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Nathan Wells | NCAA.com | January 30, 2019

College hockey bracketology: St. Cloud State, UMass lead the field of 16

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Welcome back to NCAA hockey bracketology. 

It’s been over a month since NCAA.com’s initial look at which teams were on pace to make the 2019 NCAA Tournament. A lot has changed since then, but the two teams at the top remain. St. Cloud State and Massachusetts, with the two best records in college hockey, continue to battle for the top overall seed. Several schools, meanwhile, have gotten hot in January and edged into the NCAA tournament conversation.

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For a refresher on how the NCAA selection committee chooses the 16 teams, check out this article on everything you need to know about the selection process. Otherwise, let’s get right to the teams and this week’s bracket.

This week’s bracketology (as of Jan. 30, 2019):

T-1. St. Cloud State (NCHC)
T-1. Massachusetts (Hockey East)
3. Minnesota Duluth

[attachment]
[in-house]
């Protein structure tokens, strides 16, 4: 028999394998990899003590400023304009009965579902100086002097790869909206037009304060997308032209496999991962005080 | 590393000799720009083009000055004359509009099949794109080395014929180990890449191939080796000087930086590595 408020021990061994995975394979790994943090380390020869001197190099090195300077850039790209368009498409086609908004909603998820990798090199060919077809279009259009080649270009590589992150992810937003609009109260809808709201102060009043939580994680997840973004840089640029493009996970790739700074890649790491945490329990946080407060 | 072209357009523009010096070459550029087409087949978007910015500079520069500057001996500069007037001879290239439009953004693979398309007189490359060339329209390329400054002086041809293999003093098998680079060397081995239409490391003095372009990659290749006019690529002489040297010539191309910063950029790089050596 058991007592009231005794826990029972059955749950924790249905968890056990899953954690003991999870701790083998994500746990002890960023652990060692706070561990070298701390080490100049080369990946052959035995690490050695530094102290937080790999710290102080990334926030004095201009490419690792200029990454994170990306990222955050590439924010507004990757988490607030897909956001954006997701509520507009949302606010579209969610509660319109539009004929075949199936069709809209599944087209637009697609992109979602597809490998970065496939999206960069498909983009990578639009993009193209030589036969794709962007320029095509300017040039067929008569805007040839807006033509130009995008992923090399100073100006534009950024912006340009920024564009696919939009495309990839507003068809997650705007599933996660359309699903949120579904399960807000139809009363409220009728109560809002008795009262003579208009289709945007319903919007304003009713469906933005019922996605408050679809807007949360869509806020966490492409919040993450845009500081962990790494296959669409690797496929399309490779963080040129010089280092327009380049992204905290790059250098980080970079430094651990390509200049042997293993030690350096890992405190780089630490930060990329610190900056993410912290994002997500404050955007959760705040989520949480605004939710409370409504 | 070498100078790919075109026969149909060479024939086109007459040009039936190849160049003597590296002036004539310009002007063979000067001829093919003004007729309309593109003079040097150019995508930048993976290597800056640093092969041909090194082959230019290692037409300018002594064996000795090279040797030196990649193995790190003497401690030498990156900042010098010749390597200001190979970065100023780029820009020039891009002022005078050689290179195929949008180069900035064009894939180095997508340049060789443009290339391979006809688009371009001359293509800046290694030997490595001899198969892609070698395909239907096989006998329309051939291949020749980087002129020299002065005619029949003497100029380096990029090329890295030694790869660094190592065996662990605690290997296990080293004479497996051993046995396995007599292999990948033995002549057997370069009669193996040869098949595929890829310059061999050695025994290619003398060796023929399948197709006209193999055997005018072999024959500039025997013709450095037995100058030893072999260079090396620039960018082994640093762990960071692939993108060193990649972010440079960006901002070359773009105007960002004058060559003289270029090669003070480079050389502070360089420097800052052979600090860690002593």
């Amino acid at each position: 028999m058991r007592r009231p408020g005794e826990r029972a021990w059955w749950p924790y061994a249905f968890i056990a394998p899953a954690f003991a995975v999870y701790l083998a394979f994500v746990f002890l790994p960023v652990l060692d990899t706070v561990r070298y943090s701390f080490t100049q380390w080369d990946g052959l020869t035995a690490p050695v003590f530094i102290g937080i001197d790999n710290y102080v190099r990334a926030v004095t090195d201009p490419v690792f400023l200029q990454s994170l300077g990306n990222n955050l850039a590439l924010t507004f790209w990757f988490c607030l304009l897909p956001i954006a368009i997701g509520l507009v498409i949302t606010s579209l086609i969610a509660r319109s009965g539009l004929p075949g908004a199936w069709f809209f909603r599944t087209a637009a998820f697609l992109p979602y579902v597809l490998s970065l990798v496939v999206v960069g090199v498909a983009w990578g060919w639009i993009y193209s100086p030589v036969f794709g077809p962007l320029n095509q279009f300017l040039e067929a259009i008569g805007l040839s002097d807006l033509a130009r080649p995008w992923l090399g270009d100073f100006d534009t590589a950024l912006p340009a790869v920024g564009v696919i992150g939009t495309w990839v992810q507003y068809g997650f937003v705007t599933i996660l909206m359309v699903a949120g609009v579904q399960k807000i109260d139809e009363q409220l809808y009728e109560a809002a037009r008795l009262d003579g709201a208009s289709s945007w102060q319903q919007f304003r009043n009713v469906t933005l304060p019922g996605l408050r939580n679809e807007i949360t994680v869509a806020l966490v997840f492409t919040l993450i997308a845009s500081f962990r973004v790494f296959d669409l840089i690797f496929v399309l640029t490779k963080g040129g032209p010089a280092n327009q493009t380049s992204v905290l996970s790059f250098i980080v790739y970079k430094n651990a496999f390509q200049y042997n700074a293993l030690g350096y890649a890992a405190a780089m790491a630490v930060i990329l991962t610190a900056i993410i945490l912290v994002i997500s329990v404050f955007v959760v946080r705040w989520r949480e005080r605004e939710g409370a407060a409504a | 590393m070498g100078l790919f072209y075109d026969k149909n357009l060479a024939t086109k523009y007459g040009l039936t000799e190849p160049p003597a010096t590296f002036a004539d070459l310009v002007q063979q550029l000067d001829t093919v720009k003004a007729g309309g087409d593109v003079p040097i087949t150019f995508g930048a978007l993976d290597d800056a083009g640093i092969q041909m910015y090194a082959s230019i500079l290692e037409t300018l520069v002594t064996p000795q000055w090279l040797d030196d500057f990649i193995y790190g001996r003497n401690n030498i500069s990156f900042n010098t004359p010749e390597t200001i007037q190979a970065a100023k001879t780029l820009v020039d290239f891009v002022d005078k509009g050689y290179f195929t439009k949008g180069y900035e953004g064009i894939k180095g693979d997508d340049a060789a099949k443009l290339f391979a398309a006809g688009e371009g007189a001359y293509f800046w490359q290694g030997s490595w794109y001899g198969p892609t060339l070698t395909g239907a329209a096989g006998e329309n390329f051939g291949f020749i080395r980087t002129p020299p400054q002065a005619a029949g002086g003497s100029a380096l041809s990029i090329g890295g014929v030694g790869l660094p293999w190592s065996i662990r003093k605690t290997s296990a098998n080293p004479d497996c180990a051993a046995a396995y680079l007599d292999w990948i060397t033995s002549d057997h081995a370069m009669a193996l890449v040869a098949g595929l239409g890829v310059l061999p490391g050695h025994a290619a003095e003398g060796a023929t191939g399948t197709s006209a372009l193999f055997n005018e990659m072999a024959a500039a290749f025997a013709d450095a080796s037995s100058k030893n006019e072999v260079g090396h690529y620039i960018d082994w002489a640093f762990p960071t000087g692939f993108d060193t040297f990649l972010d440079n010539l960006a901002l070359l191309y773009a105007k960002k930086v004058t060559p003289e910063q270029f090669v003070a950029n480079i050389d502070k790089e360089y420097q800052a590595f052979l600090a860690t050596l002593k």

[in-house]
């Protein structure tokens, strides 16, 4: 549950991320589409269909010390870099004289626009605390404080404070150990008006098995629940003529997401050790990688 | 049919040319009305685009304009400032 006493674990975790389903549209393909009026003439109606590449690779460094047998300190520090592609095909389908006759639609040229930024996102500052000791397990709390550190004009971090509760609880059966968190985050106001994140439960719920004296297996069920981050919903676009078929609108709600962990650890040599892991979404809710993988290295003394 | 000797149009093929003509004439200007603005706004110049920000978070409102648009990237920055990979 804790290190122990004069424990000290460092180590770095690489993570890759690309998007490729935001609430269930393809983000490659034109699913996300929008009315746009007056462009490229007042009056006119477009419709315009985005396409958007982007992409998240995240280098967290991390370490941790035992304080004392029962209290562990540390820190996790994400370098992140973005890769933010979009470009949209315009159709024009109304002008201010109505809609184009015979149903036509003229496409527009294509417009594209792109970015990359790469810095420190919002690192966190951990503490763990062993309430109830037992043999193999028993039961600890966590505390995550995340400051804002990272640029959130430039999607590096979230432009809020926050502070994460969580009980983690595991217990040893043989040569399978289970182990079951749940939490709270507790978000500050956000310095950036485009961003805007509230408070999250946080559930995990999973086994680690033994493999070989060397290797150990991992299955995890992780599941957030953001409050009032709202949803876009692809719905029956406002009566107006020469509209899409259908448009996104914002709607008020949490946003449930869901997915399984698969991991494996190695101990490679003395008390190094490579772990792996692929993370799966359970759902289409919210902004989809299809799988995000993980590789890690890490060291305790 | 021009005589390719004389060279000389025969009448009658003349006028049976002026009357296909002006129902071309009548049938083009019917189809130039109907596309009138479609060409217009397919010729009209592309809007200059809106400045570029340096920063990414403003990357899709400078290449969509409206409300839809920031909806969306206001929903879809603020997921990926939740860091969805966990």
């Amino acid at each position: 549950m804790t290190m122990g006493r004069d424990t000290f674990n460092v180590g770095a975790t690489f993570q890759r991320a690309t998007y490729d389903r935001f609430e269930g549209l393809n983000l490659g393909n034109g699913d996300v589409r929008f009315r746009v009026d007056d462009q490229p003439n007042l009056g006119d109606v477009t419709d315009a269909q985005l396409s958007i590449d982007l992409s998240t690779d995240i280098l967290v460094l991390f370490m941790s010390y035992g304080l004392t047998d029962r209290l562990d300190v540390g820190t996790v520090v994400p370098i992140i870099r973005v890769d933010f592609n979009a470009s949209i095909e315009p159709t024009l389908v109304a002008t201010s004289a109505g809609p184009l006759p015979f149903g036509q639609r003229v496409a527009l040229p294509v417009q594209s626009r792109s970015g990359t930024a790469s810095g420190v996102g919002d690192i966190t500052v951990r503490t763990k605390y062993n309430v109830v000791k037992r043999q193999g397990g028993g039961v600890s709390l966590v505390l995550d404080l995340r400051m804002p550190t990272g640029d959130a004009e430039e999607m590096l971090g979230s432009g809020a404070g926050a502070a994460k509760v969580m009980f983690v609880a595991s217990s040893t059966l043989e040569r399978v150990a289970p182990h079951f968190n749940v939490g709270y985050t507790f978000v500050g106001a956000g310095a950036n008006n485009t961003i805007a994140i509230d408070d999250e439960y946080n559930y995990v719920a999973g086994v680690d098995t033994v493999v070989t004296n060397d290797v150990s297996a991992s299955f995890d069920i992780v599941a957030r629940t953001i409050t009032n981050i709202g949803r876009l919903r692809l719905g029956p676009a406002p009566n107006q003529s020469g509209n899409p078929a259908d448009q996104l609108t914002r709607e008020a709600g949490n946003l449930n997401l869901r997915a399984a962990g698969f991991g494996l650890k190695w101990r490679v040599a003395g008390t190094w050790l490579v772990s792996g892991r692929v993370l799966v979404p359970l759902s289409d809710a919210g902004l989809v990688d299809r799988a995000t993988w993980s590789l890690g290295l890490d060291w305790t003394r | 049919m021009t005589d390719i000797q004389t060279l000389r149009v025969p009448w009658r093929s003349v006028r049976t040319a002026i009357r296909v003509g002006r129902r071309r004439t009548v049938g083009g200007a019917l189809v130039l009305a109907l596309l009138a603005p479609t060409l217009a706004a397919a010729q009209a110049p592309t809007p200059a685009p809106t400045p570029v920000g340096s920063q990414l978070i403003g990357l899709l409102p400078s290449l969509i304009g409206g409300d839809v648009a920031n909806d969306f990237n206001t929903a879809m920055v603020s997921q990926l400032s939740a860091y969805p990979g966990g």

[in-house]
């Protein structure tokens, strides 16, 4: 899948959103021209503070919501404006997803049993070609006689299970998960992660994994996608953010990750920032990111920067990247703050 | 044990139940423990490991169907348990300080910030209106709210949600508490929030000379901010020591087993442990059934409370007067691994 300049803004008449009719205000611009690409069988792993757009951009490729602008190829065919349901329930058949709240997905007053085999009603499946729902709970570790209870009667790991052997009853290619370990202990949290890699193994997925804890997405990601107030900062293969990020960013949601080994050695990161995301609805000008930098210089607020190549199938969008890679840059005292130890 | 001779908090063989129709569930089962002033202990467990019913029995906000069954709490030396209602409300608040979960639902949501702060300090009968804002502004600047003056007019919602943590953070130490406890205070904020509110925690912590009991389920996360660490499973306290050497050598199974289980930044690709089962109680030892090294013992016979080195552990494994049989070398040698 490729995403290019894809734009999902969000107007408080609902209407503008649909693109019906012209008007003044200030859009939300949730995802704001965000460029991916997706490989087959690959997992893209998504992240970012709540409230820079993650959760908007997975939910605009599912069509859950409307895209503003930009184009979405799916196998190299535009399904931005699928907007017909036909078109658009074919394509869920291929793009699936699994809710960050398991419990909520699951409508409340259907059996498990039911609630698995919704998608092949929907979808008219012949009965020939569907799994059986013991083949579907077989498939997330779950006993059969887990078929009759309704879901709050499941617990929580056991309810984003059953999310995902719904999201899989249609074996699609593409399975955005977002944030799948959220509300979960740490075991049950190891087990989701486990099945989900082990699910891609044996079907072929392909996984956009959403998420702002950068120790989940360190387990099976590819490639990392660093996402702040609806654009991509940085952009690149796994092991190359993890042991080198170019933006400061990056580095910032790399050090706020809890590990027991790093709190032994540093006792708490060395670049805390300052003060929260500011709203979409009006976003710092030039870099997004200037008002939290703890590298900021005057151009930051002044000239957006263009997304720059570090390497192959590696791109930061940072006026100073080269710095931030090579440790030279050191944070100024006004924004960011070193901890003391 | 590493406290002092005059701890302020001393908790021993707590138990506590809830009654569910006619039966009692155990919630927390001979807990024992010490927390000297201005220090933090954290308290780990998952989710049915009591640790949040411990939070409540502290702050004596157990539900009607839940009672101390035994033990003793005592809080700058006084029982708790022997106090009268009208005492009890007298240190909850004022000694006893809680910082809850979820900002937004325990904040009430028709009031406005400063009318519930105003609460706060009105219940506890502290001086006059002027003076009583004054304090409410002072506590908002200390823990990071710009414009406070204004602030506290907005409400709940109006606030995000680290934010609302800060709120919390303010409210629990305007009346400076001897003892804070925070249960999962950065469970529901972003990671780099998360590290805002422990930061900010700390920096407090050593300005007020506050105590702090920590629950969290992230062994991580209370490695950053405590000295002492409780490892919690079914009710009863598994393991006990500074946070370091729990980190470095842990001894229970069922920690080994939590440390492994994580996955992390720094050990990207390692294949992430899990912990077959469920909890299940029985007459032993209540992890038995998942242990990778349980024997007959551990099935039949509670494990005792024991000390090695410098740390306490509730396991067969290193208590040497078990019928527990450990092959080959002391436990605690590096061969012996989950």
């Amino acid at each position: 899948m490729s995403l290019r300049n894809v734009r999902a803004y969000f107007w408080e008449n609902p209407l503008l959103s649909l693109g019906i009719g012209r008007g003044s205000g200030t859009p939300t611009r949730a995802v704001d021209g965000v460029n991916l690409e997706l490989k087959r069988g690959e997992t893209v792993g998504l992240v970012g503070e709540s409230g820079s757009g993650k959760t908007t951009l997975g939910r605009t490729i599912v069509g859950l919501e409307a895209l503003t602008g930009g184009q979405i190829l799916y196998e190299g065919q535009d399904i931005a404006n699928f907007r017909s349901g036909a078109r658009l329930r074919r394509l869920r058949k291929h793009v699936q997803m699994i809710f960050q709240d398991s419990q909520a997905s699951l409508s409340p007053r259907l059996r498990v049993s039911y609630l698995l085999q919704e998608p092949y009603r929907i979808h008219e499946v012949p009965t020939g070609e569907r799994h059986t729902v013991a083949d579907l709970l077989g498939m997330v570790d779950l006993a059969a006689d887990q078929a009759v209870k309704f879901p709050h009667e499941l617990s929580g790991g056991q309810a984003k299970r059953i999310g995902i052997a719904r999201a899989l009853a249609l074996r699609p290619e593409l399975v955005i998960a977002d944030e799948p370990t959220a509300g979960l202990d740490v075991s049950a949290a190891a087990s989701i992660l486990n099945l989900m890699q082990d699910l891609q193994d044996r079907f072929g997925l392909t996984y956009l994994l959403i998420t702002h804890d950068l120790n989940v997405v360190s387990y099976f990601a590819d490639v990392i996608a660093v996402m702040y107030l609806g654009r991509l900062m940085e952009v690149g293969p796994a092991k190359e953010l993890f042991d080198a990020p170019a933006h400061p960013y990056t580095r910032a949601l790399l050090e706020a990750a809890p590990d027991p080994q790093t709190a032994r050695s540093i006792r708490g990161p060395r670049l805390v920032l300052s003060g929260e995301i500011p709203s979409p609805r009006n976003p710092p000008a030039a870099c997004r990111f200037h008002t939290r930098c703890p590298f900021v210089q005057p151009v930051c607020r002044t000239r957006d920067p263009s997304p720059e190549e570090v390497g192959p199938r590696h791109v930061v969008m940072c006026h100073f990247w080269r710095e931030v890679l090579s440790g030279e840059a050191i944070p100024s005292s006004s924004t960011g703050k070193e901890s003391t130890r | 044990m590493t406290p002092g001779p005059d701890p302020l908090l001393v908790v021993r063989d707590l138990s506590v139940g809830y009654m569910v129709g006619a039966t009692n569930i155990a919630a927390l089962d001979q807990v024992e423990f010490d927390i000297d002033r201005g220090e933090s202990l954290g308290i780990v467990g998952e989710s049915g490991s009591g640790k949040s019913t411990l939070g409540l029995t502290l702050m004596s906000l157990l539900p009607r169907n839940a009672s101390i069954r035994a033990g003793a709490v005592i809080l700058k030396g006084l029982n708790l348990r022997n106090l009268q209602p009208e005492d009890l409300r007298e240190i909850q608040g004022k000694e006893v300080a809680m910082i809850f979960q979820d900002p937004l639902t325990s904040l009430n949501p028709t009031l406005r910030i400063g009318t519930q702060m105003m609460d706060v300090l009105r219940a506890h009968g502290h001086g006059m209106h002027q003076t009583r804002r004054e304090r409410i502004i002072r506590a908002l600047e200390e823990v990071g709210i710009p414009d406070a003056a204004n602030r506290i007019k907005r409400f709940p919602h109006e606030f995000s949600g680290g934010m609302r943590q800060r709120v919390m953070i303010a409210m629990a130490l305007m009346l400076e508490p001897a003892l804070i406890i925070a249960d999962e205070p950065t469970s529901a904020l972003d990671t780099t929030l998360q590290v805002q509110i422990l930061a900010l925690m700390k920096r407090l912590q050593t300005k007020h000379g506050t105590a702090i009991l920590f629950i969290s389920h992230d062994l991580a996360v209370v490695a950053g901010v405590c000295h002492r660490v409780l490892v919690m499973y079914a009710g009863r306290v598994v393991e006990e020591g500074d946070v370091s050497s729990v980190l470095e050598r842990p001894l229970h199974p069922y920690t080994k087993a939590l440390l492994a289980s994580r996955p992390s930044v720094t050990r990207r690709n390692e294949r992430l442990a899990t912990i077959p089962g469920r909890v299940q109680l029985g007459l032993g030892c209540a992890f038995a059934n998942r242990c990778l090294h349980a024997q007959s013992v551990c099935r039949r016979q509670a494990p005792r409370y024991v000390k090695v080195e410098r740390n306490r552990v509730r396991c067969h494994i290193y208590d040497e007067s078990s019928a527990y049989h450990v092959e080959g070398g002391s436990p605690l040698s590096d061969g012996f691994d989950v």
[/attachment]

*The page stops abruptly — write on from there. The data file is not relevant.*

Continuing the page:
4. Quinnipiac
5. Ohio State (Big Ten)
6. Denver
7. Minnesota State (WCHA)
8. Western Michigan
9. Cornell (ECAC)
T-10. Providence
T-10. Clarkson
12. Arizona State
13. Northeastern
14. Notre Dame
15. Harvard
16. Air Force (Atlantic Hockey)

Since no team can earn an automatic bid before conference tournaments are played, this bracketology assumes the school with the top in-conference winning percentage in each of the six conferences earns the automatic bid. That school is noted with the conference in parenthesis.

By virtue, Air Force, out of the top 16 teams, takes away the spot held by Bowling Green, due to being the Atlantic Hockey automatic bid. Teams on the bubble at best need finish in the top 15 because of the Atlantic Hockey auto-bid and possibly higher if other conference auto-bids come from teams outside the top 15. 

There are two separate ties this week among teams having the same number of comparison wins. The tiebreaker is RPI. Since St. Cloud State has a higher RPI than Massachusetts, the Huskies get placed above the Minutemen. Providence gets placed above Clarkson for the same reason.  

Teams by conference:
ECAC: 4
NCHC: 4
Hockey East: 3
Big Ten: 2
Atlantic Hockey: 1
WCHA: 1
Independent: 1

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Here are the four seeding groups.
No. 1 seeds: St. Cloud State, Massachusetts, Minnesota Duluth, Quinnipiac, 
No. 2 seeds: Ohio State, Denver, Minnesota State, Western Michigan
No. 3 seeds: Cornell, Providence, Clarkson, Arizona State
No. 4 seeds: Northeastern, Notre Dame, Harvard, Air Force